Since March 2018, shortages have appeared again. By comparing the black line (May 2018) with the grey line (September 2017), you can see that the rainfall totals are now lower for nearly all periods of time. Only four totals are now higher, including the 4-month total.

What are the classes of rainfall shortage?

We need to compare rainfall shortages. The best way is not by how far below normal the rainfall is, but by how rare it is. That is, not by the percentage of normal rainfall, but by the percentile value. As an example, when the rainfall is at the fifth percentile, that means that only five percent of all such rainfall measurements were lower than that.
Once the percentile values have been worked out for the rainfall record, each new reading can be given its percentile value. Percentile values of low rainfall are classed as extreme, severe, or serious.
For a rainfall shortage to be classed as extreme, its value must be at or below the 1st percentile.
A severe rainfall shortage is one that is below the 5th percentile.
A serious rainfall shortage is one that is below the 10th percentile.
A rainfall shortage that is above the 10th percentile is not counted as serious.

Long-lasting rainfall shortages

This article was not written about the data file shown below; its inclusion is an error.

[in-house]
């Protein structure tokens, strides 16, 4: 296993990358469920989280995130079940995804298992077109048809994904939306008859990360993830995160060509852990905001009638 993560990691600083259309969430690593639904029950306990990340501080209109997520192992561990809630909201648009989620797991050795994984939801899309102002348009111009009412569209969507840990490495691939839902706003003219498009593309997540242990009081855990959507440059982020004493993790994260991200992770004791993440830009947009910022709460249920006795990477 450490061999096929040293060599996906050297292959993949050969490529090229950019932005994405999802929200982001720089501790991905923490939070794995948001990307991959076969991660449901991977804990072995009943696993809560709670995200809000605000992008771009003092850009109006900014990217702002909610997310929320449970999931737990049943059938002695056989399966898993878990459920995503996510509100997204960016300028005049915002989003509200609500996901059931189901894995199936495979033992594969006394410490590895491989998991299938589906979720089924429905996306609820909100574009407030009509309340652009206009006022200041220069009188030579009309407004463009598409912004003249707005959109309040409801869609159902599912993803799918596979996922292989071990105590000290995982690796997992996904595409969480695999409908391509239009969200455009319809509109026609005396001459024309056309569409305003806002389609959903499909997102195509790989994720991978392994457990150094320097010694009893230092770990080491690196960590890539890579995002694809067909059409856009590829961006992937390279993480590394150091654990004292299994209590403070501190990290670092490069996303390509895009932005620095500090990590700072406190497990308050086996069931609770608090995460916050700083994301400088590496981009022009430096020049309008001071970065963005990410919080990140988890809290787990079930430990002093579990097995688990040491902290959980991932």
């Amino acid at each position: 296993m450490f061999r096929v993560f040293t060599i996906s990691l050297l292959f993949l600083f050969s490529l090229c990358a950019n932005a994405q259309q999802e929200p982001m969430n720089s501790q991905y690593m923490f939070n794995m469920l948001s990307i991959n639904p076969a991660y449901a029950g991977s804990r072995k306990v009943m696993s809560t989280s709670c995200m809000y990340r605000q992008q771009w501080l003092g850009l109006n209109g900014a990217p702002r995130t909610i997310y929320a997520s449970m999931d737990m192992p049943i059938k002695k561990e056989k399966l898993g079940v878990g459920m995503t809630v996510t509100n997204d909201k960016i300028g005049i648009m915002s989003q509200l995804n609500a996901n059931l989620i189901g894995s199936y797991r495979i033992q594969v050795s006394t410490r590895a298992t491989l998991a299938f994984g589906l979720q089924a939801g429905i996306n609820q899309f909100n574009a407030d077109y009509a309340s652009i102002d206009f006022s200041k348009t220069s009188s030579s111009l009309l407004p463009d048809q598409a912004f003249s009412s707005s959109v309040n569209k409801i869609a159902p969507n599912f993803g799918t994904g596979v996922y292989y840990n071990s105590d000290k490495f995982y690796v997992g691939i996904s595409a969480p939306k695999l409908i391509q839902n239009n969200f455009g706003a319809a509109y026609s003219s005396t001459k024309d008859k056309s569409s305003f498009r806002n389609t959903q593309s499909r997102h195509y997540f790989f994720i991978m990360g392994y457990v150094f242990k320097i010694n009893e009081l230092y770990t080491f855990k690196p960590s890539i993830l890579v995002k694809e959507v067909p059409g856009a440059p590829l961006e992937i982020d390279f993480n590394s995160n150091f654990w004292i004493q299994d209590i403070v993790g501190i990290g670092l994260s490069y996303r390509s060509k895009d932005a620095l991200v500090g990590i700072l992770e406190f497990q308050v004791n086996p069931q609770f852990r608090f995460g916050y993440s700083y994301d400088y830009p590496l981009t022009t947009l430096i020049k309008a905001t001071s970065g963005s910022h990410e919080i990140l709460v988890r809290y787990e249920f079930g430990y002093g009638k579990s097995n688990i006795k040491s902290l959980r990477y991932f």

Rainfall shortages sometimes last a long time. The same classes of shortage are used for long periods, such as a year, as for short periods, such as a month. They depend on how rare such a shortage is on the average, and they all use the same percentile values to separate extreme, severe, and serious rainfall shortages.

May 2018 third driest

Sunset clouds

the heavens’ embroidered cloths

Temperatures did not stray far from normal. The first (black) frost that I observed was on the 15th, near the normal date for it (13th May). That began a week of sunny skies and very dry air.
There was only one rain day. An early morning shower gave a reading of 1.2 mm on the 30th.

May 2018 weather log

Comparing May months

The May months in 2018, 2017, and 2016, as well as in 2014, were all warm. The average temperature was more than half a degree above the normal value of 13.3°. While May 2017 was warm, wet, and humid, May 2018 was warm, dry, and arid. The air was exceptionally dry, with the mean early morning dew point (0.0°) the lowest for May, and the relative humidity at that time 68% instead of the usual 80% to 90%.
The rainfall total of 1.2 mm was third driest for May, equal with May 2002, but not as dry as May 2006 ( 0.2 mm). Only May 1927 was drier, with zero. May rainfall values have been low in the 21st century, with an average of 23 mm, compared to the long-term average of 41 mm.

Climate in May months

Rainfall Shortages

Last month, April 2018, had only two rainfall shortages classed as “serious” (below the 10th percentile): those for durations of five years and six years. Since then, more shortages have appeared. Those five-year and six-year shortages remain, but there are now serious shortages for durations of five months and twelve months, and severe shortages (below the 5th percentile) for one month, two months and three months. The current three-month total (45 mm) is at the 4th percentile.